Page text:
A finalist for the Maricopa city manager was awarded a three-year employment agreement Tuesday after city council voted to offer him the shorter-than-usual contract.
“[Maricopa] has a leakage of about $367 million where citizens are spending money in other communities, and my expertise is in how to reverse that.” — incoming City Manager Ricky Horst
Ricky Horst, the current city manager for Rocklin, California, will begin his contract in Maricopa on June 25 and receive $180,000 for the first year of the contract, paid in equal, bi-weekly installments. Each of the following two years he will have an opportunity to make even more, according to the stipulations of his contract.
“After the first year of this Agreement, the Employer may increase [Horst’s] salary as part of the City’s annual budget process [sic],” the contract states.
The three-year contract is shorter than usual for a reason, Mayor Christian Price said. It gives the city the option to revisit the contract in a few years to determine if things are working out, something which is harder to do with a five- or 10-year contract.
“I think everybody wants someone that is going to have buy-in,” Price said. “[But] there’s a flip side to that. What if you don’t like the individual? What if they’re not working out? What if things aren’t going so well?”
By keeping the contract shorter, Price said, it gives the city the ability to come back in a few years and assess the city manager’s performance.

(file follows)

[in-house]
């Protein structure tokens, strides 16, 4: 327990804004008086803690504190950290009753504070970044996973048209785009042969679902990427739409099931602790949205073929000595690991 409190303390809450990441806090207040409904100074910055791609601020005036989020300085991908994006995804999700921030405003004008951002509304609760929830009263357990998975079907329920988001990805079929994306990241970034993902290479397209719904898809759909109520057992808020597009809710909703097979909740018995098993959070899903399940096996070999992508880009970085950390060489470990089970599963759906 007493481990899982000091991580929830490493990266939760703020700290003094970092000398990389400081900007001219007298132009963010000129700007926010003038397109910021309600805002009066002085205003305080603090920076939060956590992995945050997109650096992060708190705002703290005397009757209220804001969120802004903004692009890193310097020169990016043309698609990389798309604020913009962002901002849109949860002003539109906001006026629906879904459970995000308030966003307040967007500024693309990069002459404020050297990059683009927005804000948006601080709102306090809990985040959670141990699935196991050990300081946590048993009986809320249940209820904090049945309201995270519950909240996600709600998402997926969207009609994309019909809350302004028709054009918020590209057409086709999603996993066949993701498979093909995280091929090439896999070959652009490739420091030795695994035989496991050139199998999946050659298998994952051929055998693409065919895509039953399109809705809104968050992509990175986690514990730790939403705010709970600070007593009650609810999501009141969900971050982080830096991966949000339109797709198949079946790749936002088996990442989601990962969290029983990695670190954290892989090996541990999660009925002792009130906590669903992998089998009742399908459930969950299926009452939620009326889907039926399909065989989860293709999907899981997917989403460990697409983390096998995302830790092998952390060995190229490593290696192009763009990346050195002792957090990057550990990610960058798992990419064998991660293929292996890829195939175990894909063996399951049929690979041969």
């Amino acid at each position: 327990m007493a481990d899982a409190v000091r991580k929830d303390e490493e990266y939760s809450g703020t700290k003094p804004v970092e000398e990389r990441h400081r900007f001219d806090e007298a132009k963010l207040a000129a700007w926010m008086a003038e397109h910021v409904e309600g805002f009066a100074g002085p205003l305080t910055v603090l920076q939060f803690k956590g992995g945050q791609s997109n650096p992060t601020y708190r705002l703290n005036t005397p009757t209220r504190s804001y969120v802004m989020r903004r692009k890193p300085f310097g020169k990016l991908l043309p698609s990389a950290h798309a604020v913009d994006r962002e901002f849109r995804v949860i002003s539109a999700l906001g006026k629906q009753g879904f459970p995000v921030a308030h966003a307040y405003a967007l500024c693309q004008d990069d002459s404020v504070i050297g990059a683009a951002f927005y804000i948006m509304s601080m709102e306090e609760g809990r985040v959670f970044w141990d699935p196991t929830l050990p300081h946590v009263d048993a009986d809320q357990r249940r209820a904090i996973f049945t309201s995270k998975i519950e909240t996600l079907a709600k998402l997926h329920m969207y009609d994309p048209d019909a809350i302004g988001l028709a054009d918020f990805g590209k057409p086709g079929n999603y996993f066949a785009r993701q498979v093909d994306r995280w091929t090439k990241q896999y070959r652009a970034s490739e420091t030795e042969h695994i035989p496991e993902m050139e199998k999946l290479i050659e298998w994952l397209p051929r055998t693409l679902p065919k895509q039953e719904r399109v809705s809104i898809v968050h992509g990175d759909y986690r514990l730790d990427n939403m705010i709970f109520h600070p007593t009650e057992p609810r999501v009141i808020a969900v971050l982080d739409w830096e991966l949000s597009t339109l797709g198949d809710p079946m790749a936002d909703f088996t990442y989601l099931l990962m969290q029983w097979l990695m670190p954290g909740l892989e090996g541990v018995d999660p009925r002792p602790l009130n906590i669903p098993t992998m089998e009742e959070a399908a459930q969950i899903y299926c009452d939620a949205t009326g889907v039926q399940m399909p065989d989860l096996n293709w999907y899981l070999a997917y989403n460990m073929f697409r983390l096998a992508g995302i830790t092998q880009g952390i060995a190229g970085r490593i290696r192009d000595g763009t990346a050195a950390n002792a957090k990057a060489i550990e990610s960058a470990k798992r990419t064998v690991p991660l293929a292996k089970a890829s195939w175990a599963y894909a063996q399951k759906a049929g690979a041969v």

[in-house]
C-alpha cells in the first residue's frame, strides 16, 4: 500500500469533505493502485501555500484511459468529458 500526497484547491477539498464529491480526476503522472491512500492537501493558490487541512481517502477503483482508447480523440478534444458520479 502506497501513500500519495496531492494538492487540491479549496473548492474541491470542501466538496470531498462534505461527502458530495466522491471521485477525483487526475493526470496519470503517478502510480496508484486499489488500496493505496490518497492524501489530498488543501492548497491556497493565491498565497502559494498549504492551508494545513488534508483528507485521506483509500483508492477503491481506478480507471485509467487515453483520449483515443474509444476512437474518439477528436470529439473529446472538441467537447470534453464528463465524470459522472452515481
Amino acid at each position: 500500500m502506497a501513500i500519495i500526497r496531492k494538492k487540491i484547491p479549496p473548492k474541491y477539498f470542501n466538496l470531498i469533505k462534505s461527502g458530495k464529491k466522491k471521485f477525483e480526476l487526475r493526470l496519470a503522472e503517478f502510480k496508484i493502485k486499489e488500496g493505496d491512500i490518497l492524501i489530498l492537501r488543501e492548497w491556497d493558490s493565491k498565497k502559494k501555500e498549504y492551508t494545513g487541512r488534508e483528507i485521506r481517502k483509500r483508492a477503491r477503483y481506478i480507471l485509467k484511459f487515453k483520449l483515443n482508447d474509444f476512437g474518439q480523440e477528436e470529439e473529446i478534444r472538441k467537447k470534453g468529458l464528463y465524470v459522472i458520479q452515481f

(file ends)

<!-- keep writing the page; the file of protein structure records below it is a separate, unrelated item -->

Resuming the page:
In a phone interview Wednesday Horst said, he and his wife were elated to be coming to Maricopa, a city which dually shares his vision and could use his experience.
“[Maricopa] has a leakage of about $367 million where citizens are spending money in other communities, and my expertise is in how to reverse that,” Horst said. “So, then we can continue to provide for public safety, better infrastructure and quality of life amenities that will continue to make Maricopa the special place that it is.”
Horst went on to say Maricopa is offering him more than just a role in developing such a young city, and the city also fits the mold for a place he would like to call home.
“I’ve been at this for a while, and frankly I’ve had a lot of invites to go to a lot of cities to look at what they’re doing, but I have the right to be picky now,” Horst said Wednesday. “And I picked Maricopa both for career reasons and professional reasons, but also for personal reasons and quality-of-life reasons.”
A city Stakeholder Panel was convened to help in the city manager selection process. The nine-member group of residents, businesses owners and local organization leaders aided in the culling the original candidate selection down to two finalists – Horst and a former assistant to the Maricopa city manager, Nicole Lance.
The Stakeholder Panel consisted of Ioanna Morfessis, president and chief strategist of Io.Inc; AnnaMarie Knorr, Maricopa Unified School District Governing Board president; Dan Frank, president of Maricopa Flood Control District; Joe Hoover, owner of Legacy Montessori; John Stapleton, owner of CopaTV; Paul Shirk, president of Maricopa Historical Society; Linda Cheney, vice president of El Dorado Holdings; Glenda Kelly, board member of Maricopa Chamber of Commerce; and Mario Ortega, retired Maricopa Police officer.